Because source is very important, when it comes to other executions of whit. The incorrect application of whit can seem intensely callous and cruel. Asking the paraplegic why he doesn't want to have a good knees up being a prime example. The source precludes the use of whit.

Not so with text based medium. You could have a half fried, one limbed, oxygen sucking, cancer ridden bed wetter and it'll all go fine until you put the wrong "there" in a sentence.

I love it. The yin-yang of it all is wonderful. Beautifully, beautifully human.   
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Ranger Reid
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« Reply #259 on: June 26, 2015, 04:41:19 pm »

The incorrect application of whit can seem intensely callous and cruel.


I think you meant wit.

Whit is a miniscule particle.    Grin


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Clym Angus
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« Reply #260 on: June 26, 2015, 04:48:37 pm »

Fantastic!  Wink
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von Corax
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« Reply #261 on: June 26, 2015, 05:58:38 pm »

Just for the record, (and I believe Mr. Angus already understands this,) my remark was not meant to be either cruel or superior. Ordinarily I let minor spelling errors or slips of the tongue (slips of the thumb?) slide, understanding that many people have difficulty spelling for a range of reasons (from dyslexia, to poor memory, to simply being more interested in other things.) It's just that the phrase "navel gauzing" evoked such an amusing image I could not but share it and hope that my whit of wit was as entertaining to others as it was to me. Smiley

That, and that I simply must answer Humpty Dumpty's question of "who is to be master." Wink
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Ranger Reid
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« Reply #262 on: June 26, 2015, 06:01:02 pm »

Yes, as has been being discussed in pm's,  I was going for humor, not any kind of dominance games or serious correction. 

I have been told on many occasions that my smartest feature is my mouth.
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Clym Angus
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« Reply #263 on: June 26, 2015, 06:15:56 pm »

I should explain. I find the sociology of wit intriguing. I don't take a seconds worth of offence (and no one should) from one single word said here.

I love the idea of acceptability and the changing idea of acceptability. Acceptability does change massively. It's just so interesting. 40 years ago slapping a female stranger on the ass was "just a bit of fun". Try it now and see how far you get Cheesy

Acceptability is defined by the times we live in and SHOULD be discussed as it sets the bedrock of the next generation and at it's most dangerous inhibits our ability to freely express ourselves.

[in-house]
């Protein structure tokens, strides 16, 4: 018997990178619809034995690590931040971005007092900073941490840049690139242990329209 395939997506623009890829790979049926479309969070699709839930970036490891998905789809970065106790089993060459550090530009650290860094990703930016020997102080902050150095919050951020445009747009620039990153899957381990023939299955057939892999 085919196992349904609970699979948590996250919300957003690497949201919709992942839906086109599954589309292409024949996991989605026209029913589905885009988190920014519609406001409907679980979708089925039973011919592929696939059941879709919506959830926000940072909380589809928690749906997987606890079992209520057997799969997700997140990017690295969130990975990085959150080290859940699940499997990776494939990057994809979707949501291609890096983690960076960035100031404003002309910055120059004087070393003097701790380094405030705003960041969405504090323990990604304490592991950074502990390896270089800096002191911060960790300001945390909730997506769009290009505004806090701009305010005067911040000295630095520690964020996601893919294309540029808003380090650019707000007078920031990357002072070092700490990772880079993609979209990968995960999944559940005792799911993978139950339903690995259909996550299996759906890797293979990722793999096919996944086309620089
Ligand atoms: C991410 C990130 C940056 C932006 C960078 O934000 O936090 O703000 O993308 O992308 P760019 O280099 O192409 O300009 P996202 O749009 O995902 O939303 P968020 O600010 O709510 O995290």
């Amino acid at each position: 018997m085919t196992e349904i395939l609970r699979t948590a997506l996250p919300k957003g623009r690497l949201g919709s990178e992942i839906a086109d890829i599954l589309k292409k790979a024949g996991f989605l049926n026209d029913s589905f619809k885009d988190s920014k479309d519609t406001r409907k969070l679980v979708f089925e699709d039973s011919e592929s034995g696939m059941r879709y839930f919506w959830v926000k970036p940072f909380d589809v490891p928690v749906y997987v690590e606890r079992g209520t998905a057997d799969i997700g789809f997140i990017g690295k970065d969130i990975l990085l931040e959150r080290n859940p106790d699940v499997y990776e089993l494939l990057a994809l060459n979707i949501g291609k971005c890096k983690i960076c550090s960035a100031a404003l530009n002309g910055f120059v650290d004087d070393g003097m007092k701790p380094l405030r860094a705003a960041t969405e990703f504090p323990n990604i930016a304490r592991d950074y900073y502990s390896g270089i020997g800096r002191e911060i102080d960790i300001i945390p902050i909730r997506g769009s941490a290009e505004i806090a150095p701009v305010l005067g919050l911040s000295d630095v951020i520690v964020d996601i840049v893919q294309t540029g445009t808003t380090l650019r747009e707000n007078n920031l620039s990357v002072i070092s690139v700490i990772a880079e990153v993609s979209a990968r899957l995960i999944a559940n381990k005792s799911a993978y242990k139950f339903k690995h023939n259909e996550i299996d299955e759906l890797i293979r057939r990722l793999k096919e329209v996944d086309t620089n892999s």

This is perfectly acceptable and should remain so, my main point was to argue that it's a little sad that this is the only outlet for such things which are natural. Also It's not my favourite dyslexic joke:

Have you heard about the dyslexic devil worshipper? He sold his soul to Santa!

Classic!

Anyway, we are sidetracking here, well I kind of side tracked it  (without a "crossbow" in sight I might add). Many sub-cultures have an ethos, that those who do not wish to be washed away with the tide of popular culture cling to. Admittedly for a LOT of subcultures that ethos is a chronological one. The same songs and crys of "you weren't THERE man!". Steampunk is different we don't appear to have any real ethos. So what do we cling to when the world is flooded with crap cogs and knocked off tweed? Do we really need an ethos in the first place? I don't know. We are charting a strange course here.

 
« Last Edit: June 26, 2015, 06:26:19 pm by Clym Angus » Logged
von Corax
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« Reply #264 on: June 26, 2015, 07:01:18 pm »

I think we do have an ethos, in that we value quality and workmanship over quantity and price cuts; we value word play over the vicarious taking of offence on behalf of other people (who weren't actually offended to begin with,) and we try not to take ourselves too seriously.

Hail Santa!
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frances
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« Reply #265 on: June 26, 2015, 09:58:34 pm »

We value people.  Each person is different and has different skills and abilities to discover.
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« Reply #266 on: June 28, 2015, 07:05:33 am »

Mr von Corax - you have one?  You actually stole the statue from Piccadilly Circus??

Oh, ethos ...
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« Reply #267 on: September 07, 2015, 08:16:54 pm »

In another thread someone mentions the new restaurant they are working on getting a ready made steampunk kit. Like those kits for making irish pubs or sports bars. Sounds awfully mainstream.